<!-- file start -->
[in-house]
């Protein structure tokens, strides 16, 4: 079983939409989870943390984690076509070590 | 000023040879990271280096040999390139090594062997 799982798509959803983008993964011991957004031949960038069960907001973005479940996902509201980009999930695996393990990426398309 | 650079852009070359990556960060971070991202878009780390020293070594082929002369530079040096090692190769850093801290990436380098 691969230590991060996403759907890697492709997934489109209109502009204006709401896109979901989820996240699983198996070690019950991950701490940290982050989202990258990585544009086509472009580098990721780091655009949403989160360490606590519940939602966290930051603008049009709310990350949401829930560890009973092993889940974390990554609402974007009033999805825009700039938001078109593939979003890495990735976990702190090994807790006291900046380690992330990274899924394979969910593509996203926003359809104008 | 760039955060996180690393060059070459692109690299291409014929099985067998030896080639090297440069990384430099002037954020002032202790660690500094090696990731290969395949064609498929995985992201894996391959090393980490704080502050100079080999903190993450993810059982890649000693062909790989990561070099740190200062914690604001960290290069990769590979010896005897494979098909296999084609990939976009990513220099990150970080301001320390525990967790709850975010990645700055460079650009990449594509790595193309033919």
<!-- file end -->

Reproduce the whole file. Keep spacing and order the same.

[in-house]
């Protein structure tokens, strides 16, 4: 079983939409989870943390984690076509070590 | 000023040879990271280096040999390139090594062997 799982798509959803983008993964011991957004031949960038069960907001973005479940996902509201980009999930695996393990990426398309 | 650079852009070359990556960060971070991202878009780390020293070594082929002369530079040096090692190769850093801290990436380098 691969230590991060996403759907890697492709997934489109209109502009204006709401896109979901989820996240699983198996070690019950991950701490940290982050989202990258990585544009086509472009580098990721780091655009949403989160360490606590519940939602966290930051603008049009709310990350949401829930560890009973092993889940974390990554609402974007009033999805825009700039938001078109593939979003890495990735976990702190090994807790006291900046380690992330990274899924394979969910593509996203926003359809104008 | 760039955060996180690393060059070459692109690299291409014929099985067998030896080639090297440069990384430099002037954020002032202790660690500094090696990731290969395949064609498929995985992201894996391959090393980490704080502050100079080999903190993450993810059982890649000693062909790989990561070099740190200062914690604001960290290069990769590979010896005897494979098909296999084609990939976009990513220099990150970080301001320390525990967790709850975010990645700055460079650009990449594509790595193309033919």